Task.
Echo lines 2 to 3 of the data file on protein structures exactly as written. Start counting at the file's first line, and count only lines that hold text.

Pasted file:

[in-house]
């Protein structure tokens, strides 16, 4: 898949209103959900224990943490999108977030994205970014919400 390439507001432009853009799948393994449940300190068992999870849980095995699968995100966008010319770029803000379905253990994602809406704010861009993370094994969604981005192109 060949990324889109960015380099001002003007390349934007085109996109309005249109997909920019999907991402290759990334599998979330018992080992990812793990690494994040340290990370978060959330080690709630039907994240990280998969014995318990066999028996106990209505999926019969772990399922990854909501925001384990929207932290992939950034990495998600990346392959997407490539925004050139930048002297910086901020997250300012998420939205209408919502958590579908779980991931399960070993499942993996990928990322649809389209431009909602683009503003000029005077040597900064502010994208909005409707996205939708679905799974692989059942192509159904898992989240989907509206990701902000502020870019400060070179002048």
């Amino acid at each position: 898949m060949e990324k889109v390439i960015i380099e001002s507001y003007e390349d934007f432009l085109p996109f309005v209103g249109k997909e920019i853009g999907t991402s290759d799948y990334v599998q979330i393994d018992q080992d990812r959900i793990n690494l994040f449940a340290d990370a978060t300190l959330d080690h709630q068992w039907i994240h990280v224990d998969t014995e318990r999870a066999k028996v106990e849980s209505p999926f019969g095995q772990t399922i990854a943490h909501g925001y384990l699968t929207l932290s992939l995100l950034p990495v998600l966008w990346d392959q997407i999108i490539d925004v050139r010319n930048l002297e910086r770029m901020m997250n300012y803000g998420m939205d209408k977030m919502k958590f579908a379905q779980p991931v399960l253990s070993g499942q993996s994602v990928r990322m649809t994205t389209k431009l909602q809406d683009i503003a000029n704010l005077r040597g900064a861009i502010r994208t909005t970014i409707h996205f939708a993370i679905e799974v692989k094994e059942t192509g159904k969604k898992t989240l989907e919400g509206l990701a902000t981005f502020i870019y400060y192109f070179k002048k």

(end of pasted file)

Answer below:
């Protein structure tokens, strides 16, 4: 898949209103959900224990943490999108977030994205970014919400 390439507001432009853009799948393994449940300190068992999870849980095995699968995100966008010319770029803000379905253990994602809406704010861009993370094994969604981005192109 060949990324889109960015380099001002003007390349934007085109996109309005249109997909920019999907991402290759990334599998979330018992080992990812793990690494994040340290990370978060959330080690709630039907994240990280998969014995318990066999028996106990209505999926019969772990399922990854909501925001384990929207932290992939950034990495998600990346392959997407490539925004050139930048002297910086901020997250300012998420939205209408919502958590579908779980991931399960070993499942993996990928990322649809389209431009909602683009503003000029005077040597900064502010994208909005409707996205939708679905799974692989059942192509159904898992989240989907509206990701902000502020870019400060070179002048």
């Amino acid at each position: 898949m060949e990324k889109v390439i960015i380099e001002s507001y003007e390349d934007f432009l085109p996109f309005v209103g249109k997909e920019i853009g999907t991402s290759d799948y990334v599998q979330i393994d018992q080992d990812r959900i793990n690494l994040f449940a340290d990370a978060t300190l959330d080690h709630q068992w039907i994240h990280v224990d998969t014995e318990r999870a066999k028996v106990e849980s209505p999926f019969g095995q772990t399922i990854a943490h909501g925001y384990l699968t929207l932290s992939l995100l950034p990495v998600l966008w990346d392959q997407i999108i490539d925004v050139r010319n930048l002297e910086r770029m901020m997250n300012y803000g998420m939205d209408k977030m919502k958590f579908a379905q779980p991931v399960l253990s070993g499942q993996s994602v990928r990322m649809t994205t389209k431009l909602q809406d683009i503003a000029n704010l005077r040597g900064a861009i502010r994208t909005t970014i409707h996205f939708a993370i679905e799974v692989k094994e059942t192509g159904k969604k898992t989240l989907e919400g509206l990701a902000t981005f502020i870019y400060y192109f070179k002048k």